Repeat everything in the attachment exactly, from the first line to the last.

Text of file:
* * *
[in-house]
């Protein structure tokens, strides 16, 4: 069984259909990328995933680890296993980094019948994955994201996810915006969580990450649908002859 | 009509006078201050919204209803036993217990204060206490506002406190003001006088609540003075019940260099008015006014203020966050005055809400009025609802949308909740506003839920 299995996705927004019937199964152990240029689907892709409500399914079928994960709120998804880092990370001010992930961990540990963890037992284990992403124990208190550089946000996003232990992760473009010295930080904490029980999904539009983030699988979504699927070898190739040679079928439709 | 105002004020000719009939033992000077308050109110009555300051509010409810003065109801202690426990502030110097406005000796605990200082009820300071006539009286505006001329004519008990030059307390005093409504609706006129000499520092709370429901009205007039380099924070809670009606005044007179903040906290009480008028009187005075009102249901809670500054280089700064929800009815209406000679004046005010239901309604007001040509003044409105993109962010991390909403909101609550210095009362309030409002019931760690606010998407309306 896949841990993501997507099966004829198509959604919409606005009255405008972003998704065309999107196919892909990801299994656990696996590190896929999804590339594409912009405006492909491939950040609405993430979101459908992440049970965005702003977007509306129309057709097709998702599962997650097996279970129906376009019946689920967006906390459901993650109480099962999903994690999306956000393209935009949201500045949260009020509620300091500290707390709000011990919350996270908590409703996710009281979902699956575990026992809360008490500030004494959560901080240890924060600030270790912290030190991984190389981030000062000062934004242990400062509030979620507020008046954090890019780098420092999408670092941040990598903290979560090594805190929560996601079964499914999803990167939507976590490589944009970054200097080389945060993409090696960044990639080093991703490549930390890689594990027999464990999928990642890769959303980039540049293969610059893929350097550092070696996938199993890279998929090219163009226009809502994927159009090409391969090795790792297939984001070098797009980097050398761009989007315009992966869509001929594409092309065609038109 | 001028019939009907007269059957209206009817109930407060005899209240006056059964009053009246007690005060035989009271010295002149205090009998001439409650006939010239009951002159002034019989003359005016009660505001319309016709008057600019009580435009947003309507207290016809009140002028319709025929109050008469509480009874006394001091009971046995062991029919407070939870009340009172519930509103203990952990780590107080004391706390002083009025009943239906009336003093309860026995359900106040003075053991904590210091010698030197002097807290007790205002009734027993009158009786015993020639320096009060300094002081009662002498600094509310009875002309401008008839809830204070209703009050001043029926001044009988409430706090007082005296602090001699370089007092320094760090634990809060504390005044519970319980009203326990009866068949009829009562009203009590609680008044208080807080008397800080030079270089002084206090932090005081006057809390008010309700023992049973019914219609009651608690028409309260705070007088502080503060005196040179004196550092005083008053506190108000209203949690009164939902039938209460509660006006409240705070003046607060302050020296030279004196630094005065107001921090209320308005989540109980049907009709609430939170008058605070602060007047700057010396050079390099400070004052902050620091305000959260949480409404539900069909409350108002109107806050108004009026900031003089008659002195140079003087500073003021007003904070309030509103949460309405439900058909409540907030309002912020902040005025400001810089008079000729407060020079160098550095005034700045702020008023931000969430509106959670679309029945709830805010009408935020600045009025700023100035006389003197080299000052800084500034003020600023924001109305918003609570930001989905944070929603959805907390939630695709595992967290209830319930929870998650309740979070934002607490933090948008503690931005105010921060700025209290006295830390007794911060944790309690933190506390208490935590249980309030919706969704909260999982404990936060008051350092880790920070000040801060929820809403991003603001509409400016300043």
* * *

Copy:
[in-house]
């Protein structure tokens, strides 16, 4: 069984259909990328995933680890296993980094019948994955994201996810915006969580990450649908002859 | 009509006078201050919204209803036993217990204060206490506002406190003001006088609540003075019940260099008015006014203020966050005055809400009025609802949308909740506003839920 299995996705927004019937199964152990240029689907892709409500399914079928994960709120998804880092990370001010992930961990540990963890037992284990992403124990208190550089946000996003232990992760473009010295930080904490029980999904539009983030699988979504699927070898190739040679079928439709 | 105002004020000719009939033992000077308050109110009555300051509010409810003065109801202690426990502030110097406005000796605990200082009820300071006539009286505006001329004519008990030059307390005093409504609706006129000499520092709370429901009205007039380099924070809670009606005044007179903040906290009480008028009187005075009102249901809670500054280089700064929800009815209406000679004046005010239901309604007001040509003044409105993109962010991390909403909101609550210095009362309030409002019931760690606010998407309306 896949841990993501997507099966004829198509959604919409606005009255405008972003998704065309999107196919892909990801299994656990696996590190896929999804590339594409912009405006492909491939950040609405993430979101459908992440049970965005702003977007509306129309057709097709998702599962997650097996279970129906376009019946689920967006906390459901993650109480099962999903994690999306956000393209935009949201500045949260009020509620300091500290707390709000011990919350996270908590409703996710009281979902699956575990026992809360008490500030004494959560901080240890924060600030270790912290030190991984190389981030000062000062934004242990400062509030979620507020008046954090890019780098420092999408670092941040990598903290979560090594805190929560996601079964499914999803990167939507976590490589944009970054200097080389945060993409090696960044990639080093991703490549930390890689594990027999464990999928990642890769959303980039540049293969610059893929350097550092070696996938199993890279998929090219163009226009809502994927159009090409391969090795790792297939984001070098797009980097050398761009989007315009992966869509001929594409092309065609038109 | 001028019939009907007269059957209206009817109930407060005899209240006056059964009053009246007690005060035989009271010295002149205090009998001439409650006939010239009951002159002034019989003359005016009660505001319309016709008057600019009580435009947003309507207290016809009140002028319709025929109050008469509480009874006394001091009971046995062991029919407070939870009340009172519930509103203990952990780590107080004391706390002083009025009943239906009336003093309860026995359900106040003075053991904590210091010698030197002097807290007790205002009734027993009158009786015993020639320096009060300094002081009662002498600094509310009875002309401008008839809830204070209703009050001043029926001044009988409430706090007082005296602090001699370089007092320094760090634990809060504390005044519970319980009203326990009866068949009829009562009203009590609680008044208080807080008397800080030079270089002084206090932090005081006057809390008010309700023992049973019914219609009651608690028409309260705070007088502080503060005196040179004196550092005083008053506190108000209203949690009164939902039938209460509660006006409240705070003046607060302050020296030279004196630094005065107001921090209320308005989540109980049907009709609430939170008058605070602060007047700057010396050079390099400070004052902050620091305000959260949480409404539900069909409350108002109107806050108004009026900031003089008659002195140079003087500073003021007003904070309030509103949460309405439900058909409540907030309002912020902040005025400001810089008079000729407060020079160098550095005034700045702020008023931000969430509106959670679309029945709830805010009408935020600045009025700023100035006389003197080299000052800084500034003020600023924001109305918003609570930001989905944070929603959805907390939630695709595992967290209830319930929870998650309740979070934002607490933090948008503690931005105010921060700025209290006295830390007794911060944790309690933190506390208490935590249980309030919706969704909260999982404990936060008051350092880790920070000040801060929820809403991003603001509409400016300043």